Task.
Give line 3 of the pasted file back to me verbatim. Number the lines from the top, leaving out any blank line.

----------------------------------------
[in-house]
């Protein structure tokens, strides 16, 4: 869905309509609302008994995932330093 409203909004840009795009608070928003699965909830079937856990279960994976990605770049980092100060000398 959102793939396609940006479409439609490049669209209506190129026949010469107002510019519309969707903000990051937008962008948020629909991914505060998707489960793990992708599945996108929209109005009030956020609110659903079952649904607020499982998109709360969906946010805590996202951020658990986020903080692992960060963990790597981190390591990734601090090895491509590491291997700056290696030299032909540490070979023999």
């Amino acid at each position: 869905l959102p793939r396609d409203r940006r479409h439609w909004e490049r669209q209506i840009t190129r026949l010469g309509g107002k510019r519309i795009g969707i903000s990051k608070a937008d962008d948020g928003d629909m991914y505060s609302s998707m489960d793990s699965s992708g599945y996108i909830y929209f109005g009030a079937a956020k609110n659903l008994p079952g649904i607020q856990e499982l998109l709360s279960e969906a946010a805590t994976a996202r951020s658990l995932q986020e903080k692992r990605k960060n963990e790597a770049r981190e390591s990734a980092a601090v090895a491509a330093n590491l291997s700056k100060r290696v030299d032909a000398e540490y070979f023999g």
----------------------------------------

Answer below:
């Amino acid at each position: 869905l959102p793939r396609d409203r940006r479409h439609w909004e490049r669209q209506i840009t190129r026949l010469g309509g107002k510019r519309i795009g969707i903000s990051k608070a937008d962008d948020g928003d629909m991914y505060s609302s998707m489960d793990s699965s992708g599945y996108i909830y929209f109005g009030a079937a956020k609110n659903l008994p079952g649904i607020q856990e499982l998109l709360s279960e969906a946010a805590t994976a996202r951020s658990l995932q986020e903080k692992r990605k960060n963990e790597a770049r981190e390591s990734a980092a601090v090895a491509a330093n590491l291997s700056k100060r290696v030299d032909a000398e540490y070979f023999g």